I get a "Forbidden" error message on that link.
>> I get a "Forbidden" error on that link <<
Sorry, I didn't get the URL right. Try it as in my corrected post:
http://www.gregvaughn.com/photos/ then select blueclip.jpg
>> Just wish Greg's stock agency would define image quality based on Soft Proofing rather than stray channel clipping. I never realized the level of restrictions existed in agencies like this to where it seems too much technical information in the wrong hands could affect someone's livelihood like this. <<
Not to go off on a tangent, but... Getty, Alamy and other agencies specify having all values between about 4 and 248, saying that doing so will prevent pure black shadows and no dots at all when printed offset.
They also tell you not to do any sharpening, and don't differentiate between capture sharpening and output sharpening.
I think I am just going to take Jeff and Rags' advice: if it looks good on the monitor and it prints well, that's what really matters.
I see what you mean. The right part of the histogram appears vacant. What if you increased exposure a bit?
I've had clipping similar on neg scans of backlit intense green leaves where all I had to do is go into blue channel in curves and isolate the blue by locking down every point on the curve above 10 and raise the 0 point until blue output read at least 5 and had no noticeable change to the preview.
That should satisfy the agency.
After considering the topic further and re-reading Jeff's excellent revision of Real World Camera Raw (p 161), I realized that one must distinguish saturation clipping from luminance clipping. In my previous post, I was considering the latter, and the color space makes no difference since there is no significant difference between sRGB and ProPhotoRGB.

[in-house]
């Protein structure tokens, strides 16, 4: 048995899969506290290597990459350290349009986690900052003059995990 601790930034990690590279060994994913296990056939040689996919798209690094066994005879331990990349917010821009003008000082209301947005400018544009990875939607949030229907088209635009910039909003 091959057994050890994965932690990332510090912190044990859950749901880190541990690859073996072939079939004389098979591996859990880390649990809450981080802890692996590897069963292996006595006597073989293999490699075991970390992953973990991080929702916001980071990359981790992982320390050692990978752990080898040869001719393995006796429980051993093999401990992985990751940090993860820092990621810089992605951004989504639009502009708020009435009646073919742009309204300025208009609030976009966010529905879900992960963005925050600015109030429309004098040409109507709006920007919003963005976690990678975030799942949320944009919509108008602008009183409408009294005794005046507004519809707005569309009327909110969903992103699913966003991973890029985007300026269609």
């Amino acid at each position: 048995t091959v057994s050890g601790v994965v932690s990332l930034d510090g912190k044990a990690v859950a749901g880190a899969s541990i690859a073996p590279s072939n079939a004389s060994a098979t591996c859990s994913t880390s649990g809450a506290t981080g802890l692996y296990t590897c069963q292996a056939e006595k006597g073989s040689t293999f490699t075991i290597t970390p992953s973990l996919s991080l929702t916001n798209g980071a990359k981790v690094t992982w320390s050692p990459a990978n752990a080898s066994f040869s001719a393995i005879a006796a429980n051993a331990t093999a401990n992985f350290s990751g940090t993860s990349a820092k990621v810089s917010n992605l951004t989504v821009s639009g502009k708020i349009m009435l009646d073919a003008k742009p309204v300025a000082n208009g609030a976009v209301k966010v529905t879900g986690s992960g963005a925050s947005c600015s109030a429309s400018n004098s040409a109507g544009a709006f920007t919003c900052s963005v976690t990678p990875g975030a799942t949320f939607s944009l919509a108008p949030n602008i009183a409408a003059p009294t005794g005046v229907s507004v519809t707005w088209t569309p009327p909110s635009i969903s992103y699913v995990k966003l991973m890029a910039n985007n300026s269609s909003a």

However, for saturation clipping there is a marked difference. If one looks at 3D gamut plots of the two color spaces, they collapse at very high and very low luminances, and have the widest gamut in the mid luminance ranges as shown in the gamut plot below. Luminance is on the Y axis, and near L = 0 (black) sRGB has a very small gamut, whereas ProPhotoRBG is much better, especially in the blues. The wire frame is ProPhotoRGB and the solid plot is sRGB.
3D Gamut Plot
These shots of the cyan patch of a Macbeth Color checker illustrate saturation clipping in the red channel. With normal exposure and rendering into ProPhotoRGB, there is no clipping.
Rendering into sRGB results in clipping of the red channel and setting the black point has little effect.
sRGB with clipping
However, if one increases the exposure, the red luminance increases and one is operating higher on the sRGB plot, and the clipping is eliminated.
sRGB with Plus Exposure
My question to Greg is does the clipping you experienced disappear when you use ProPhotoRGB and does increasing the exposure in the case you posted eliminate or improve the clipping?
> My question to Greg is does the clipping you experienced disappear when you use ProPhotoRGB and does increasing the exposure in the case you posted eliminate or improve the clipping? <<br />